That which follows shows that he is speaking of the profession of a doctrine, true perhaps in itself -- of certain truths being confessed; for it is a real faith looked at -- certainty of knowledge and conviction -- which devils have of the unity of the Godhead. They do not doubt it; but there is no link at all between their heart and God by means of a new nature -- far indeed from it.

But the apostle confirms this, by the case of men in whom the opposition to the divine nature is not so apparent. Faith, the recognition of the truth with respect to Christ, is dead without works; that is, such a faith as produces none is dead.

We see (v. 16) that the faith of which the apostle speaks is a profession devoid of reality; verse 19 shows that it may be an unfeigned certainty that the thing is true: but the life begotten by the word, so that a relationship is formed between the soul and God, is entirely wanting. Because this takes place through the word, it is faith; being begotten of God we have a new life. This life acts, that is to say, faith acts, according to the relationship with God, by works which flow naturally from it, and which bear testimony to the faith that produced them.

From verse 20 to the end he presents a fresh proof of his thesis, founded on the last principle that I have mentioned. Now these proofs have nothing at all to do with the fruits of a kindly nature (for there are such), appertaining to us as creatures, but not to that life which has for its source the word of God, by which He begets us. The fruits of which the apostle speaks, bear testimony by their very character to the faith that produced them. Abraham offered up his son; Rahab received the messengers of Israel, associating herself with the people of God when everything was against them, and separating herself from her own people by faith. All sacrificed for God, all given up for His people before they had gained one victory, and while the world was in full power, such were the fruits of faith. One referred to God; and believed Him in the most absolute way, against all that is in nature or on which nature can count; the other owned God's people, when all was against them; but neither was the fruit of an amiable nature or natural good, such as men call good works. One was a father going to put his son to death, the other a bad woman betraying her country. Certainly the scripture was fulfilled which said that Abraham believed God. How could he have acted as he did, if he had not believed Him? Works put a seal on his faith: and faith without works is but like the body without the soul, an outward form devoid of the life that animates it. Faith acts in the works (without it the works are a nullity, they are not those of the new life), and the works complete the faith which acts in them; for in spite of trial, and in the trial, faith is in activity. Works of law have no part in it. The outward law which exacts, is not a life which produces (apart from this divine nature) these holy and loving dispositions which, having God and His people for their object, value nothing else.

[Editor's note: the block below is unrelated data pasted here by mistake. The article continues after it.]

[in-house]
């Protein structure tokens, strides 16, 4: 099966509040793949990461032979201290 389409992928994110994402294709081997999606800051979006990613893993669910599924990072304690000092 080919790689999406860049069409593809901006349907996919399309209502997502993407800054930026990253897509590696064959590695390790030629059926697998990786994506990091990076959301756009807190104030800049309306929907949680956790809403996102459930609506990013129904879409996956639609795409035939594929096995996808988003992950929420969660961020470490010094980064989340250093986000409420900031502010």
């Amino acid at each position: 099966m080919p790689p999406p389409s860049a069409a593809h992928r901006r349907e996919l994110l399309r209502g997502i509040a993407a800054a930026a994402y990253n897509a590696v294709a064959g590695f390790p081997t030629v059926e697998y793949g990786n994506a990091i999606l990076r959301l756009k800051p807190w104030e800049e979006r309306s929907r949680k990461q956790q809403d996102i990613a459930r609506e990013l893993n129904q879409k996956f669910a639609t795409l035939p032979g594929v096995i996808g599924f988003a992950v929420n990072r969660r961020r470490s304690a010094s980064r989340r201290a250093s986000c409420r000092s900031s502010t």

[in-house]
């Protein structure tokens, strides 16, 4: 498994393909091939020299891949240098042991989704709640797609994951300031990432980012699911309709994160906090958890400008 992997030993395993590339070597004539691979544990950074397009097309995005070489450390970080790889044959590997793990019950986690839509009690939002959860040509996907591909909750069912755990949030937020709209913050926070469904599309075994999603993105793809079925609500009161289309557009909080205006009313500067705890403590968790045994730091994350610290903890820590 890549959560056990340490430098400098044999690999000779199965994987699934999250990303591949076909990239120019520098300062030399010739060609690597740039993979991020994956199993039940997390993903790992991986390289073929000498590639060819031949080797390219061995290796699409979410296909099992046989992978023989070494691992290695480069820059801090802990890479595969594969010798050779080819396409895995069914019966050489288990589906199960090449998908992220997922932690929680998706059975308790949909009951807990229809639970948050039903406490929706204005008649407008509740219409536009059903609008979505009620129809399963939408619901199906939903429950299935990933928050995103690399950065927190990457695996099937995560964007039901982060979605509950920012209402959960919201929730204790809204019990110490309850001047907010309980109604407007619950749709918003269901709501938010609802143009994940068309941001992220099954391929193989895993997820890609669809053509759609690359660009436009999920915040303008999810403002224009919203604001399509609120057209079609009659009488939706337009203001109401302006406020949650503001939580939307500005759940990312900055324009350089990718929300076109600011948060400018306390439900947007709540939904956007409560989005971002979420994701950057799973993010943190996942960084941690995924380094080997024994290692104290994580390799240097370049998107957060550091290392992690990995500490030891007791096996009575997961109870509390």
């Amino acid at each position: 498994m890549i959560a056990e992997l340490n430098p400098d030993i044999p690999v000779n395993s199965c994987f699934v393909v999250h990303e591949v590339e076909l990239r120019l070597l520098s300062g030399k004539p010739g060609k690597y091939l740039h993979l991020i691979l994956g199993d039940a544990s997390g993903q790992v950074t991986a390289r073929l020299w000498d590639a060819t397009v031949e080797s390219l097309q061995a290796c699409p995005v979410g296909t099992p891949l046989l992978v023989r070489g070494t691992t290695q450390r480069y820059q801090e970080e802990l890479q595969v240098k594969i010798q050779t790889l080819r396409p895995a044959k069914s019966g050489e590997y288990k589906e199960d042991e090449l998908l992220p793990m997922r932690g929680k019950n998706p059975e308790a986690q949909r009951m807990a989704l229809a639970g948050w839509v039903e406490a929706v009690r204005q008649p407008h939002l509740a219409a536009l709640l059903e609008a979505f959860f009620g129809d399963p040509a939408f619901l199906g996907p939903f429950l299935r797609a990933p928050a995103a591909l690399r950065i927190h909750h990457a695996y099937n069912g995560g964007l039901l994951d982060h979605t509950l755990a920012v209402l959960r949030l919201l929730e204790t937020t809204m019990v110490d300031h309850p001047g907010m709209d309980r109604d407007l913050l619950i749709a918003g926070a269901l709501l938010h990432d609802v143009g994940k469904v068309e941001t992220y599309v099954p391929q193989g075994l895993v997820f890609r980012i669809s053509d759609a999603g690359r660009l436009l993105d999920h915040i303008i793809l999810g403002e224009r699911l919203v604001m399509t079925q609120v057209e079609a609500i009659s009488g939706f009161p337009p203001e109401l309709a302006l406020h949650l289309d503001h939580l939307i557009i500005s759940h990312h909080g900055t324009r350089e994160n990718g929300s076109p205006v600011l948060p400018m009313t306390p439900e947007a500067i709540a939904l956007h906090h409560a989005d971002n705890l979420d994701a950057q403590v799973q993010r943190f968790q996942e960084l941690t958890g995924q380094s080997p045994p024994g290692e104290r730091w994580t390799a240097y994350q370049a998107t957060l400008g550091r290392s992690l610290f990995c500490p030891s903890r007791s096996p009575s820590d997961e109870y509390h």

James, remark, never says that works justify us before God; for God can see the faith without its works. He knows that life is there. It is in exercise with regard to Him, towards Him, by trust in His word, in Himself, by receiving His testimony in spite of everything within and without. This God sees and knows. But when our fellow-creatures are in question, when it must be said "show me," then faith, life, shows itself in works.

Synopsis by John Darby